Reverse Engineering fun for just 9.33 € + shipping

This article is a brief introduction to the reverse engineering of a Bluetooth LE Temperature and Humidity sensor and data logger. This is done, according to the EU reverse engineering law, only for interoperability purposes. The device is called SensorBlue or ThermoBeacon or ORIA on Aliexpress and here is a photo of what you get:

SensorBlue]

You can download an Android application to get you started and test the device. Next we will see some tools useful to inspect a Bluetooth device. For reference, the MAC address of my device is 70:F1:00:00:0F:7B.

bluetootctl

bluetootctl is a tool to gather the basic information about a Bluetooth LE device. A typical session is:

[bluetooth]# power on
[bluetooth]# scan on
Discovery started
[CHG] Device 70:F1:00:00:0F:7B RSSI: -42
[CHG] Device 70:F1:00:00:0F:7B TxPower: 0
[CHG] Device 70:F1:00:00:0F:7B ManufacturerData Key: 0x0010
[CHG] Device 70:F1:00:00:0F:7B ManufacturerData Value:
  00 00 7b 0f 00 00 f1 70 f1 0b 44 01 a4 03 39 4c  ..{....p..D...9L
  09 00            
[bluetooth]# connect 70:F1:00:00:0F:7B
Attempting to connect to 70:F1:00:00:0F:7B
[CHG] Device 70:F1:00:00:0F:7B Connected: yes
Connection successful
...
[NEW] Characteristic (Handle 0xc0ee)
    /org/bluez/hci0/dev_70_F1_00_00_0F_7B/service001f/char0020
    0000fff5-0000-1000-8000-00805f9b34fb
    Unknown
[NEW] Characteristic (Handle 0xc0ee)
    /org/bluez/hci0/dev_70_F1_00_00_0F_7B/service001f/char0023
    0000fff3-0000-1000-8000-00805f9b34fb
    Unknown
...
[bluetooth]# connect 70:F1:00:00:0F:7B
Attempting to connect to 70:F1:00:00:0F:7B
[CHG] Device 70:F1:00:00:0F:7B Connected: yes
Connection successful
[CHG] Device 70:F1:00:00:0F:7B ServicesResolved: yes
[ThermoBeacon]#

Here I copied:

  • the advertising result, which is used for current/maximum/minimum temperature, current humidity and battery level. You can already easily spot the MAC address in the message.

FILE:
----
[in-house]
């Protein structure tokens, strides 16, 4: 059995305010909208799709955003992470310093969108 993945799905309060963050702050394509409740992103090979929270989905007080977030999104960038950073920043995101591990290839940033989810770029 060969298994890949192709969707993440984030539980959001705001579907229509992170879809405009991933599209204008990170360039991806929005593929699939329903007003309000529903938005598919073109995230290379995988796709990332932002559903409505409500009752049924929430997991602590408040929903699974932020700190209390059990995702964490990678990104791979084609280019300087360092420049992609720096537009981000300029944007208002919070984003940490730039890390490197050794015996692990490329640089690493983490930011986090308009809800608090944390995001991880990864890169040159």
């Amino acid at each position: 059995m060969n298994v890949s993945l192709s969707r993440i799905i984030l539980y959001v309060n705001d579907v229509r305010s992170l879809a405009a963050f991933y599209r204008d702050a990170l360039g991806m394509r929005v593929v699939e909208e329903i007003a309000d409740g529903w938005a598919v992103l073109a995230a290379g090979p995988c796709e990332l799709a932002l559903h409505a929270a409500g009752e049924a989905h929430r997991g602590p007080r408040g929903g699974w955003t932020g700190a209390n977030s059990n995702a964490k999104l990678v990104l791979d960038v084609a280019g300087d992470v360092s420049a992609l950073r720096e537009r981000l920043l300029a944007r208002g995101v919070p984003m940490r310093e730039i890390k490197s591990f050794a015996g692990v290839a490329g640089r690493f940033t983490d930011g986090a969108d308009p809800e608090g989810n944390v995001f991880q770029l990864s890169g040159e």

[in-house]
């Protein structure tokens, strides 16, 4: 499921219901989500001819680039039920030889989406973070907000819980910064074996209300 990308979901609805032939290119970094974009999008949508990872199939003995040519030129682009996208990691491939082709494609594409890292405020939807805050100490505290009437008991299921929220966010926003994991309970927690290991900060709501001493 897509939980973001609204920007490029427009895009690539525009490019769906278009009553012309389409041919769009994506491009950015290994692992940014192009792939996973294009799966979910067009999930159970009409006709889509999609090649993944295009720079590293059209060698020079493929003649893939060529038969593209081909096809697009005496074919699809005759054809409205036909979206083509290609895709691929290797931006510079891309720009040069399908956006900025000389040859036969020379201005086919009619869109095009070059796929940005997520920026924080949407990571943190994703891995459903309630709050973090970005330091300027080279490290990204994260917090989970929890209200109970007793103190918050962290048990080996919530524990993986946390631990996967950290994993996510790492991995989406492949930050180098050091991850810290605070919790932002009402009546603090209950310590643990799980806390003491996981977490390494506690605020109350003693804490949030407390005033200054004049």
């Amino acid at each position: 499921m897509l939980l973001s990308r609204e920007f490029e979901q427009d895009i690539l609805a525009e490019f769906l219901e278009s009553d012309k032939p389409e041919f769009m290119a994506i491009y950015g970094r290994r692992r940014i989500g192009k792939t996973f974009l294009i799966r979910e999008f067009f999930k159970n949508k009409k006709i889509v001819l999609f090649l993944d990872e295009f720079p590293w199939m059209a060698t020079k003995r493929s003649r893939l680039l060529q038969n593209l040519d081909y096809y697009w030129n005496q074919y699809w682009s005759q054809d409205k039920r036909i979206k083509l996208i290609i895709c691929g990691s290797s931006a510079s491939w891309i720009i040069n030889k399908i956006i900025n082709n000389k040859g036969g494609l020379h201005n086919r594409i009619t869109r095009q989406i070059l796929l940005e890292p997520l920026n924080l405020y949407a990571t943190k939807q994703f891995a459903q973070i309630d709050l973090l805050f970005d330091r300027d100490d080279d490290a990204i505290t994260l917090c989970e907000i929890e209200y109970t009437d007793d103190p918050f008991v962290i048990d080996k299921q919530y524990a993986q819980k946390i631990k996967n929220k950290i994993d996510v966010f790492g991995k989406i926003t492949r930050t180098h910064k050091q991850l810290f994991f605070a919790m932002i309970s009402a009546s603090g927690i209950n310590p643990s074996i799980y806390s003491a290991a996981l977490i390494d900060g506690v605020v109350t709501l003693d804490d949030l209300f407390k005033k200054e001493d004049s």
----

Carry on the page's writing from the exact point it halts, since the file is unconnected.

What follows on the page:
• the 2 GATT characteristics which will be used for the complete dump of the data log.

Inspecting the HCI communication on Android

The answers to this Stack Overflow question describes how it is possible to capture the log of the communications on Android phone. Unfortunately, the linked btsnooz.py utility doesn't work. It is easy to fix it by looking into the repetition of the length field in the records and the limited number of packet types. I uploaded a fixed version.

The HCI log is very detailed and low level, so a bit difficult to follow. However, it is very useful to guess the right sequence of writes/reads to GATT characteristics.

Decompiling the Android APK

You need to have a rooted phone and download the App APK file. The, you can use jadx or directly the on-line decompiler to do the task. The result is not perfect, because the App is written in Kotlin and jadx has some problems with nested exception. However, also the JVM assembler is pretty easy to follow. The key points are:

  • Function onLeScan in CurrentActivity.java to understand the fields in the advertisement.

  • File LoggingActivity.java for the whole log dump. This is a bit difficult to follow, because of the callback style: the HCI snoop log was very useful to quickly identify the program flow.

Summary

The end result is the Python program sensor_blue_adv.py which allows you to get the current temperature/humidity or dump the whole data log from you Linux system. You need to have bluez and the Python package dbus-next installed.

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